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Twillingate company promoting music-tourism mixture

618 Entertainment’s Mike McDonald, right, and Matt Stuckless hope to link tourism venues in the region with musicians from around the province and help grow a vibrant scene for locals and tourists alike.
618 Entertainment’s Mike McDonald, right, and Matt Stuckless hope to link tourism venues in the region with musicians from around the province and help grow a vibrant scene for locals and tourists alike. - Contributed

618 Entertainment want to bring more Newfoundland musicians to more areas of the province

TWILLINGATE, N.L. —

Matt Stuckless and Mike McDonald have a plan to get musicians out there. 

It sounds a bit like the Matchmaker Game from a few decades ago, but it's a plan they hope will bring more tourists to the region and spark development of a music scene in unexpected places. 

Using their Twillingate-based 618 Entertainment as a vehicle, the pair want to give musicians of Newfoundland and Labrador the chance to play in different parts of the province, and, they want to give tourist venues something different to offer the people who stop in the area. They get to enhance the experiences of their guest. 

It is something that has worked so far. 

“It is based out of necessity,” said McDonald. “Our vision is to get Newfoundland musicians a place to play in-province, and help communities. The interest is there, but not the tools.  

“The feedback we’ve gotten so far is really good.” 

To date, they’ve put musicians in the Smallwood Interpretation Centre in Gambo for a series of shows this summer, as well as musicians on the decks of tour boats in Twillingate. 

“Our vision is to get Newfoundland musicians a place to play in-province, and help communities. The interest is there, but not the tools." — Mike McDonald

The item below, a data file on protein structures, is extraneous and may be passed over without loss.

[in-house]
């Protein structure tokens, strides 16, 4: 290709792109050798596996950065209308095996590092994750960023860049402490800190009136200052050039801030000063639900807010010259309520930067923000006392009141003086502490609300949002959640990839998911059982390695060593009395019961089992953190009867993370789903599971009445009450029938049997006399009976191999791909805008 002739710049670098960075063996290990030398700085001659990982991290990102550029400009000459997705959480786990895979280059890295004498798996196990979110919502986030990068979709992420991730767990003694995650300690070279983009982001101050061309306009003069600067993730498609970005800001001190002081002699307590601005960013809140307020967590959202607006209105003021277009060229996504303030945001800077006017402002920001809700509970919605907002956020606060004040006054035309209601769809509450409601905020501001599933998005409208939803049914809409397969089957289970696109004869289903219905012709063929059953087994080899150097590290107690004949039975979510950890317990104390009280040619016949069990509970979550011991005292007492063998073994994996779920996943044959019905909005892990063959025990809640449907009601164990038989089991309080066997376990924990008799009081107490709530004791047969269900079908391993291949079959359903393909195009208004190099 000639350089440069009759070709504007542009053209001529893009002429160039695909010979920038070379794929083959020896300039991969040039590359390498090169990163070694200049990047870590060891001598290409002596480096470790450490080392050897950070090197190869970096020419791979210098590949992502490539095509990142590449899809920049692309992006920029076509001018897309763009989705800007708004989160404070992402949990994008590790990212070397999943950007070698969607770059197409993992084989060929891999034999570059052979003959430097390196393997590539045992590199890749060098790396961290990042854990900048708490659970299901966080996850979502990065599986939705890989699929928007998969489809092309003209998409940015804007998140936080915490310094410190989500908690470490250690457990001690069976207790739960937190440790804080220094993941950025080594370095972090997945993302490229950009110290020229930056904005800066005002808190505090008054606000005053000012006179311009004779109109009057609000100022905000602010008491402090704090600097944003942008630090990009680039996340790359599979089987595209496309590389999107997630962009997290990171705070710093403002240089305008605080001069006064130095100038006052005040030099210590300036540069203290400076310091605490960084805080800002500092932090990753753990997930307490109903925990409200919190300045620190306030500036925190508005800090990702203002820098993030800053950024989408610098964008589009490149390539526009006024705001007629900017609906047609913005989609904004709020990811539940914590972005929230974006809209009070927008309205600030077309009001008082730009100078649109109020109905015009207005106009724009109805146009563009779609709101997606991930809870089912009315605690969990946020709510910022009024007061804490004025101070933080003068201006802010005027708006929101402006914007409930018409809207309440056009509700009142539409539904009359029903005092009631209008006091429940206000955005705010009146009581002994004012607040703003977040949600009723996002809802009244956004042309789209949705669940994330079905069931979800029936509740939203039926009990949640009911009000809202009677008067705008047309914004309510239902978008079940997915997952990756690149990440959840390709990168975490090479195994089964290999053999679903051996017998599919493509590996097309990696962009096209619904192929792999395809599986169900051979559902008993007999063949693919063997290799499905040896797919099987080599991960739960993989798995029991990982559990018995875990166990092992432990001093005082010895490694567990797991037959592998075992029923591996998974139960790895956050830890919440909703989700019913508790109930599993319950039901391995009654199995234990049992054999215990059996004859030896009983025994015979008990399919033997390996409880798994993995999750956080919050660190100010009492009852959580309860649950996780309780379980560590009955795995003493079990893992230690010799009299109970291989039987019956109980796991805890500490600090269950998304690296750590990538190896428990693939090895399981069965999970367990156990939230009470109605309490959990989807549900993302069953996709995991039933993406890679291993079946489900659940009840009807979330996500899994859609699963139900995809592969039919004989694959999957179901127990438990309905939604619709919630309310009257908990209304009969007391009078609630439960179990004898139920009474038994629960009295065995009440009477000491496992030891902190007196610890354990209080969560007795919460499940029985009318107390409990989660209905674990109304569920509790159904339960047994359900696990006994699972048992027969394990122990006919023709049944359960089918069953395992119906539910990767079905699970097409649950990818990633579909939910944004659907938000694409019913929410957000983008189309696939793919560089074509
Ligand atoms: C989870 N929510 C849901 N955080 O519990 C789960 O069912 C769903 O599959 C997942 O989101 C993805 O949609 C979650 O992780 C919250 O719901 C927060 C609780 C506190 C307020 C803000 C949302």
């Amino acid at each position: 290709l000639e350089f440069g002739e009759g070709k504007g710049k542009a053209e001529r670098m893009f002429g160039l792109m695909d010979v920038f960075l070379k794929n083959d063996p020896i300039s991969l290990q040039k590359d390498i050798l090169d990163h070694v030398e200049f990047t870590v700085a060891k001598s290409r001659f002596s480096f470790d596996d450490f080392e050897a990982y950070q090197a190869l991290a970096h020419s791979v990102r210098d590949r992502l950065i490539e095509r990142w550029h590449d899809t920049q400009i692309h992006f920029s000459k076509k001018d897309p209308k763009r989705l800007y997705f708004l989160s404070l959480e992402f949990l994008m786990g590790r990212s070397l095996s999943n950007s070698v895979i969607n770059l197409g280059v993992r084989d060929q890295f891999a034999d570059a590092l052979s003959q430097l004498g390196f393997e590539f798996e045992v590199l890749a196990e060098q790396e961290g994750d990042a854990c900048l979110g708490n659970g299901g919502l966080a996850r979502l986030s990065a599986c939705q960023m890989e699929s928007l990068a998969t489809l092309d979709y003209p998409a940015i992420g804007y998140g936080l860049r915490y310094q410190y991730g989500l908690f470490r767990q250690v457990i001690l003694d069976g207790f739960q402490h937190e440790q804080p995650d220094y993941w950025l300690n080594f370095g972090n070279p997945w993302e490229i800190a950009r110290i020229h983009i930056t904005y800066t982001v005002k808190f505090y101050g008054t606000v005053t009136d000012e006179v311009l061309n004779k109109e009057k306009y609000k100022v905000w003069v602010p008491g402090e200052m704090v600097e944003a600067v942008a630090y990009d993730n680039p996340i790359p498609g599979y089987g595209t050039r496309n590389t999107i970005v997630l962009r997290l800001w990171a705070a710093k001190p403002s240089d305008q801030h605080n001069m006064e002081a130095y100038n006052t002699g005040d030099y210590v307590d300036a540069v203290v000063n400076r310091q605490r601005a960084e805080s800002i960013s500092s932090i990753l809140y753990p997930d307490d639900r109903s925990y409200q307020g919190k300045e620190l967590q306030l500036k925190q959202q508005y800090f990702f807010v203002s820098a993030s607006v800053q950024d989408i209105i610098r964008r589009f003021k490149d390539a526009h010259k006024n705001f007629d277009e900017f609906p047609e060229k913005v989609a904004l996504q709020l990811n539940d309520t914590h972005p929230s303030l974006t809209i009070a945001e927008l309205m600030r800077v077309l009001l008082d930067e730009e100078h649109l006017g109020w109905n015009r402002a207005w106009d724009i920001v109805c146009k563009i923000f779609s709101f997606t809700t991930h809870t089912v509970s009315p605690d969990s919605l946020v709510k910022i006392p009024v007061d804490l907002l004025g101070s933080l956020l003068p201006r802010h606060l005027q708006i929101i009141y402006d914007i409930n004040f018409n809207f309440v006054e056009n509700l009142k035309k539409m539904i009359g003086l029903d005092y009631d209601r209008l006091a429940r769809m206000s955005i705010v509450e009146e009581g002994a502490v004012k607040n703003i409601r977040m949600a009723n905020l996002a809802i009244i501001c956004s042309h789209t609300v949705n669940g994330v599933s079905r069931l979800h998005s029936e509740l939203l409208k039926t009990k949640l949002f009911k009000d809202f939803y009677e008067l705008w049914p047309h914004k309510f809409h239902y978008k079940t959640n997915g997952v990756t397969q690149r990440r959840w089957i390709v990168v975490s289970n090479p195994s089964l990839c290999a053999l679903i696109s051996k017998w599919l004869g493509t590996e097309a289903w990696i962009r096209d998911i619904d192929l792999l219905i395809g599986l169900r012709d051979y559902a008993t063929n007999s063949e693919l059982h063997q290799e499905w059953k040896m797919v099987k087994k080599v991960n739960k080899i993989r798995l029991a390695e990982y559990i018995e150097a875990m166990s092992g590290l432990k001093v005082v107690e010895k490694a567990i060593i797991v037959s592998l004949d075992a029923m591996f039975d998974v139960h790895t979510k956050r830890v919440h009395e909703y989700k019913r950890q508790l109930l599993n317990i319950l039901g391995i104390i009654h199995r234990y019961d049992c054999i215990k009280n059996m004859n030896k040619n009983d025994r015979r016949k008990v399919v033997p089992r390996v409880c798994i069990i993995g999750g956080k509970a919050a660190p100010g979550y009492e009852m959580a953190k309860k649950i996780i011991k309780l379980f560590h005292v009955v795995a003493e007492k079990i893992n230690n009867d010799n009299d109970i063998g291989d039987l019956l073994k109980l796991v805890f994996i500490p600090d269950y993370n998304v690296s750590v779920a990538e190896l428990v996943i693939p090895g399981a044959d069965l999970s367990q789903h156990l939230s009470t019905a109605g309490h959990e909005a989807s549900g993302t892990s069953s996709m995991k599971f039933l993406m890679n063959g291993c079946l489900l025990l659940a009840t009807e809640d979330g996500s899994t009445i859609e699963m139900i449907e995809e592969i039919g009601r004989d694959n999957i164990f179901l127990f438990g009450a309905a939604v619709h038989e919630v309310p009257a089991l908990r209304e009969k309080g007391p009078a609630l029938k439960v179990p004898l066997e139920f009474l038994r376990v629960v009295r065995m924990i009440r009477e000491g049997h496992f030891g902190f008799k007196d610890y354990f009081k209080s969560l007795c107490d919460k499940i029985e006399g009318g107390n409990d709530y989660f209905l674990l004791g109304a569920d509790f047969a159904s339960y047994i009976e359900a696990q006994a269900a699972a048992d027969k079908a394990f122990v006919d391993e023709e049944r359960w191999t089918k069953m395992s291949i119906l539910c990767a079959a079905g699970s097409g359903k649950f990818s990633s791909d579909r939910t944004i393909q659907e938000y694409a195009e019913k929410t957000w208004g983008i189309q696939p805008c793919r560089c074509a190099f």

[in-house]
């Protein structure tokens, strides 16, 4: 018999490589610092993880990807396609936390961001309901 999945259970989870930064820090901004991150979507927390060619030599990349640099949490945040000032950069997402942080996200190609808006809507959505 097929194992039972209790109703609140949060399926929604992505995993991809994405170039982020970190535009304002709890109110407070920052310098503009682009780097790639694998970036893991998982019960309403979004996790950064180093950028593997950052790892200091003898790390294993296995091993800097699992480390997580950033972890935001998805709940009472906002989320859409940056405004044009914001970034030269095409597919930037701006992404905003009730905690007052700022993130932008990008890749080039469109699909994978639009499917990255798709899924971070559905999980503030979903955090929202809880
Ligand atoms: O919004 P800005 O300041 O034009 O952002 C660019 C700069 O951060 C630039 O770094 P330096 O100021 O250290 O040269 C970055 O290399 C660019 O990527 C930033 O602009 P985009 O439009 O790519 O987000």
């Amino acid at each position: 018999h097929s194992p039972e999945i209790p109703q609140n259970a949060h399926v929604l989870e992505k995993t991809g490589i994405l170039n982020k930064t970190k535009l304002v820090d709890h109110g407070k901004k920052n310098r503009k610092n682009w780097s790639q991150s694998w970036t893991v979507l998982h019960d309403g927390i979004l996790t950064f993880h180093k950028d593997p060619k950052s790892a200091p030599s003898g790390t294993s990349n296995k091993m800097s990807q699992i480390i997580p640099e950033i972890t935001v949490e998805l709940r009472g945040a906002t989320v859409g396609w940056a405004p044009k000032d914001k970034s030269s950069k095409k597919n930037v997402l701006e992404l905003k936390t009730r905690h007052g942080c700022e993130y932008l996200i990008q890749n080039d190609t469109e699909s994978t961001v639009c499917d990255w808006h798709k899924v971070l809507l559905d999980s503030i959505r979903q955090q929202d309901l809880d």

Right now, the pair want to focus on the regular summer season in this province, with the goal to incorporate winter venues in the future. 

The whole concept is very much similar to what business students around the province have in various maker spaces – places designed to spark ideas and foster growth – at various educational institutions. 

The linking of musicians with tourist venues gives local talent the chance to interact and grow. They can bounce ideas off each other and form a connection. 

Stuckless points to a successful open jam they helped organize at the Split Rock Brewery in Twillingate several months ago. 

Started on a Sunday, and Split Rock’s least busy day, they wanted to give local talent the place to get together and play. 

The more experienced players had no trouble delivering a couple of tunes, while some of the more shy musicians – who had played their whole lives but never performed for anyone – got the chance to feel everything out. 

“It is amazing to see that they’ve become a group of friends in the last couple of months,” said Stuckless. “We’ve got musicians in the area who can play each other’s songs.” 

It is the same idea for their project. They want to see the number of established players growing in Hare Bay, Gambo, Twillingate and elsewhere. 

There is a bit of risk involved. While they do charge a small fee for their services, the pair have been investing some of their own money. That's been for equipment and some advertising, but they see it as worthwhile if it can bring people out and get them playing. 

“It is a passion project,” said McDonald. “We’re trying to build a bridge.” 

For more information on shows and tickets, visit 618entertainmentnl.com.


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